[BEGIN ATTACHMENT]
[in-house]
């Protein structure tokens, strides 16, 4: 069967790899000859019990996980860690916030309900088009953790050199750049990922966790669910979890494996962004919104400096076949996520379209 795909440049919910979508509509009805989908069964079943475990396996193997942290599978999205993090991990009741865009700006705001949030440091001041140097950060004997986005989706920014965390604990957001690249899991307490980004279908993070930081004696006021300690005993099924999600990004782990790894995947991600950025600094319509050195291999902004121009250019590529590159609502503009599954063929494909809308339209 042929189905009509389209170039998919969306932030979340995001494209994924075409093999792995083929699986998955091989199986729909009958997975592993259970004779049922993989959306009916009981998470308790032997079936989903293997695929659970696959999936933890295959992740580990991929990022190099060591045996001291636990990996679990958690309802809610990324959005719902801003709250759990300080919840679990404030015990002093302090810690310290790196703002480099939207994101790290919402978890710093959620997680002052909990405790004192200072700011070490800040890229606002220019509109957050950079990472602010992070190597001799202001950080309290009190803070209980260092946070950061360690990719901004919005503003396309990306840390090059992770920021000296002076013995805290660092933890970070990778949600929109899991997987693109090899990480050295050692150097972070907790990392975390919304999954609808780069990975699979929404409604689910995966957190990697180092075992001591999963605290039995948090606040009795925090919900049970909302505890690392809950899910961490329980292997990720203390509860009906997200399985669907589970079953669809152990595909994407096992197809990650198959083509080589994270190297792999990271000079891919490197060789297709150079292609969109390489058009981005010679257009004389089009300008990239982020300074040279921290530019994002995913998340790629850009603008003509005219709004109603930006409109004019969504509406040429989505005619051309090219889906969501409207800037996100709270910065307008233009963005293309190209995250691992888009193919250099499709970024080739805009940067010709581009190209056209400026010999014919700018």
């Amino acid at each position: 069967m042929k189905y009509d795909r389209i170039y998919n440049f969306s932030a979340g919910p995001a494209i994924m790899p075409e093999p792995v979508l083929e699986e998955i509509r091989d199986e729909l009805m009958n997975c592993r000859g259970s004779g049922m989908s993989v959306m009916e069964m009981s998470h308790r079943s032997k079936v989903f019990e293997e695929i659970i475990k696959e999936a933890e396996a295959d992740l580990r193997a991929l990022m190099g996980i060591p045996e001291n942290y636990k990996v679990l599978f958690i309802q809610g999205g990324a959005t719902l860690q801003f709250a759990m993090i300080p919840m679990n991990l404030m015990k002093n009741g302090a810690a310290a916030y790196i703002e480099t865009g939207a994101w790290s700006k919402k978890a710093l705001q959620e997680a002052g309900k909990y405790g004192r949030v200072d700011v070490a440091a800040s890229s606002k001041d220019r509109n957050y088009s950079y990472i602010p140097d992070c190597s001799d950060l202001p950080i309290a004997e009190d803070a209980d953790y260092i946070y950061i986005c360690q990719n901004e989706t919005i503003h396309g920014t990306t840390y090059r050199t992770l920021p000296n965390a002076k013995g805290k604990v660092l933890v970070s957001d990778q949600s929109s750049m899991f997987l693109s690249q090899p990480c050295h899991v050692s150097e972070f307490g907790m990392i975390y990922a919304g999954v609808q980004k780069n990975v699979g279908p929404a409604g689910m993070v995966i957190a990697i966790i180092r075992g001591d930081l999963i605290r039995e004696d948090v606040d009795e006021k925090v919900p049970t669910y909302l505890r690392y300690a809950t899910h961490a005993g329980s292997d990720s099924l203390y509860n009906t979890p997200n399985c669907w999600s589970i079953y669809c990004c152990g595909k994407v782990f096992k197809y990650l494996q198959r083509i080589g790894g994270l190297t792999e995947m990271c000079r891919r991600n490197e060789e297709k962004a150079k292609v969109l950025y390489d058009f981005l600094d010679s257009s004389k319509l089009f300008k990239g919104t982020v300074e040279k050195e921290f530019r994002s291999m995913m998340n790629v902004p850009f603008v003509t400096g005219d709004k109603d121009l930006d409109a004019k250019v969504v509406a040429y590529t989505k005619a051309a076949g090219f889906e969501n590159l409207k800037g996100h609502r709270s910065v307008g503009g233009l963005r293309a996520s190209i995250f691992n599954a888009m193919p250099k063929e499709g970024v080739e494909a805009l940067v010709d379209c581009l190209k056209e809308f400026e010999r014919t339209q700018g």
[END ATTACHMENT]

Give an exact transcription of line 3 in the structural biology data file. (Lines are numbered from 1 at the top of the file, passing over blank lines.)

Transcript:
């Amino acid at each position: 069967m042929k189905y009509d795909r389209i170039y998919n440049f969306s932030a979340g919910p995001a494209i994924m790899p075409e093999p792995v979508l083929e699986e998955i509509r091989d199986e729909l009805m009958n997975c592993r000859g259970s004779g049922m989908s993989v959306m009916e069964m009981s998470h308790r079943s032997k079936v989903f019990e293997e695929i659970i475990k696959e999936a933890e396996a295959d992740l580990r193997a991929l990022m190099g996980i060591p045996e001291n942290y636990k990996v679990l599978f958690i309802q809610g999205g990324a959005t719902l860690q801003f709250a759990m993090i300080p919840m679990n991990l404030m015990k002093n009741g302090a810690a310290a916030y790196i703002e480099t865009g939207a994101w790290s700006k919402k978890a710093l705001q959620e997680a002052g309900k909990y405790g004192r949030v200072d700011v070490a440091a800040s890229s606002k001041d220019r509109n957050y088009s950079y990472i602010p140097d992070c190597s001799d950060l202001p950080i309290a004997e009190d803070a209980d953790y260092i946070y950061i986005c360690q990719n901004e989706t919005i503003h396309g920014t990306t840390y090059r050199t992770l920021p000296n965390a002076k013995g805290k604990v660092l933890v970070s957001d990778q949600s929109s750049m899991f997987l693109s690249q090899p990480c050295h899991v050692s150097e972070f307490g907790m990392i975390y990922a919304g999954v609808q980004k780069n990975v699979g279908p929404a409604g689910m993070v995966i957190a990697i966790i180092r075992g001591d930081l999963i605290r039995e004696d948090v606040d009795e006021k925090v919900p049970t669910y909302l505890r690392y300690a809950t899910h961490a005993g329980s292997d990720s099924l203390y509860n009906t979890p997200n399985c669907w999600s589970i079953y669809c990004c152990g595909k994407v782990f096992k197809y990650l494996q198959r083509i080589g790894g994270l190297t792999e995947m990271c000079r891919r991600n490197e060789e297709k962004a150079k292609v969109l950025y390489d058009f981005l600094d010679s257009s004389k319509l089009f300008k990239g919104t982020v300074e040279k050195e921290f530019r994002s291999m995913m998340n790629v902004p850009f603008v003509t400096g005219d709004k109603d121009l930006d409109a004019k250019v969504v509406a040429y590529t989505k005619a051309a076949g090219f889906e969501n590159l409207k800037g996100h609502r709270s910065v307008g503009g233009l963005r293309a996520s190209i995250f691992n599954a888009m193919p250099k063929e499709g970024v080739e494909a805009l940067v010709d379209c581009l190209k056209e809308f400026e010999r014919t339209q700018g």